Passages: Tim Hetherington

Tim Hetherington

Tim Hetherington. Photo by Justin Hoch.

Tragic news from Libya: photojournalist Tim Hetherington was killed yesterday while covering a battle between government forces and rebels in the city of Misrata, along with a colleague, Getty Images photographer Chris Hondros.

If Hetherington’s name sounds familiar, it’s probably because he was the director of Restrepo, a documentary released last year that followed a platoon of American soldiers for one year as they fought their way through Afghanistan’s Korengal Valley.

To make that movie, Hetherington and his crew embedded with the platoon for the entire year.  The result was a real treasure; an observant, insightful document of a kind that doesn’t come around very often. Restrepo was widely praised as one of 2010’s best films and was nominated for the Best Documentary Feature Oscar.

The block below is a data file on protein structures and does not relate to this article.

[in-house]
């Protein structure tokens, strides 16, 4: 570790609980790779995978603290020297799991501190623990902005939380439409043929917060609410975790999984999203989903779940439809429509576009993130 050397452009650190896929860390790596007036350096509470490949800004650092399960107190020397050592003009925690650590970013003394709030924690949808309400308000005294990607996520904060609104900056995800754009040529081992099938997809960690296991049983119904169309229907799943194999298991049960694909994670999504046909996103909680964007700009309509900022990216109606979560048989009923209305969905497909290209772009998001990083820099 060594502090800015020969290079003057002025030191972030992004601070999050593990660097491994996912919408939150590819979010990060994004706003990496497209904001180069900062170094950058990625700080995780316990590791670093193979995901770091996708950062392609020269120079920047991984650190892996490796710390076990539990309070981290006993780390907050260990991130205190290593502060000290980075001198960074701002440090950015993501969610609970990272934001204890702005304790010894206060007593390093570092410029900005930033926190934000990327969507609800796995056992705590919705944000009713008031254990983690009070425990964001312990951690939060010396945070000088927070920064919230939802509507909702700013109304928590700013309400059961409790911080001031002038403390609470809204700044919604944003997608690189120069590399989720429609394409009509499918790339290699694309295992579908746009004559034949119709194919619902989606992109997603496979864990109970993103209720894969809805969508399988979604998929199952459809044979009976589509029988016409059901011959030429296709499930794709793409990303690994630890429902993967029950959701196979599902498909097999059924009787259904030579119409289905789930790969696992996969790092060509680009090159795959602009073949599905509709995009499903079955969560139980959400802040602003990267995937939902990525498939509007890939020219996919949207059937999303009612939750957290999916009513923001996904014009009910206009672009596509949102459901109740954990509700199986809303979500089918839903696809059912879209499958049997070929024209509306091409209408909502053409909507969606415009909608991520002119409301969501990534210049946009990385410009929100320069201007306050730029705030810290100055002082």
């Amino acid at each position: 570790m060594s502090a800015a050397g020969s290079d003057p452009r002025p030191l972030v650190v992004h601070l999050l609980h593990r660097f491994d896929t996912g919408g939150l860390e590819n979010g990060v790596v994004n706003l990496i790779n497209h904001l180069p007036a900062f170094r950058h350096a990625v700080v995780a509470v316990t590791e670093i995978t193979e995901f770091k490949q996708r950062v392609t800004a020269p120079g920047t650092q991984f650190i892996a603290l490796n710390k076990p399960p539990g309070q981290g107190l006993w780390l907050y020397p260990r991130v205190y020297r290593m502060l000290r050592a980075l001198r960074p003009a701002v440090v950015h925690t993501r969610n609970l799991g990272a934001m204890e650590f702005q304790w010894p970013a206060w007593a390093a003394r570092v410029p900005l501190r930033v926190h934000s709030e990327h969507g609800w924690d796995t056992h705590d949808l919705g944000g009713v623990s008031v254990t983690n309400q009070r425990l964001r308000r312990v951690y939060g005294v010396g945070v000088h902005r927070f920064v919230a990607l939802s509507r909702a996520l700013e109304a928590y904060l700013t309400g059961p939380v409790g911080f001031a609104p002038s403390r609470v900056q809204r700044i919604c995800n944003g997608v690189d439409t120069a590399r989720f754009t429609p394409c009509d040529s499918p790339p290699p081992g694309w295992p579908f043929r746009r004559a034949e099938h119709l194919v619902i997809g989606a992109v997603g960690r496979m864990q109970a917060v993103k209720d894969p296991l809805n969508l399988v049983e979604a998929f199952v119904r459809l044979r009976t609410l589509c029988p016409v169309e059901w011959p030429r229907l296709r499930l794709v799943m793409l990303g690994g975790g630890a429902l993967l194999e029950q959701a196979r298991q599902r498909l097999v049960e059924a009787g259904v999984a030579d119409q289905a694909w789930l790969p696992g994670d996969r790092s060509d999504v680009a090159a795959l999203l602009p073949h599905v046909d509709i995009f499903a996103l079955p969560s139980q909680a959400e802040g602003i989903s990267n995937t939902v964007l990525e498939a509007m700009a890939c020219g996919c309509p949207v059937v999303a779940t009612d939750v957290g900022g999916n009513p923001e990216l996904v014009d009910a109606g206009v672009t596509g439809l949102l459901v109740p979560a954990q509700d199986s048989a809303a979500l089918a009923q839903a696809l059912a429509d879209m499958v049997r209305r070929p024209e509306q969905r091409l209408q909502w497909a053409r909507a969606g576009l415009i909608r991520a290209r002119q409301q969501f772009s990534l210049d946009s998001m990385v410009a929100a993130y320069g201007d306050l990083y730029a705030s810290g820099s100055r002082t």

Restrepo was a postcard from a world that most Americans would seemingly prefer not to be reminded exists — a world where a tiny handful of young men and women put their lives on the line every day in a war that rages seemingly without end, its original objectives vanished into mist, an infernal machine running now on its own momentum.  Those men and women are out there because we, at least nominally, asked them to go.  They work and fight and die in our names every day.  But their sacrifices, sadly, have become disconnected somehow from the culture they volunteered to defend.

Restrepo is a mighty attempt to restore that connection — to bring the Long War home to the people it’s being fought for.  It’s not a political statement, and it doesn’t mount an argument for or against that war; it just shows you, up close and in high definition, what it’s like to be one of those kids sitting, day after day, on a ridgeline in the most dangerous place in the world.  Every American who considers themselves worthy of the name should see it.

It’s available now on DVD and Blu-Ray, as well as for instant streaming via Netflix. Here’s the trailer:

Hetherington’s death underlines the risks he and his fellow combat correspondents run every day to bring these important stories to us.  You owe it to yourself, and to those young men and women out there on the front lines, to listen.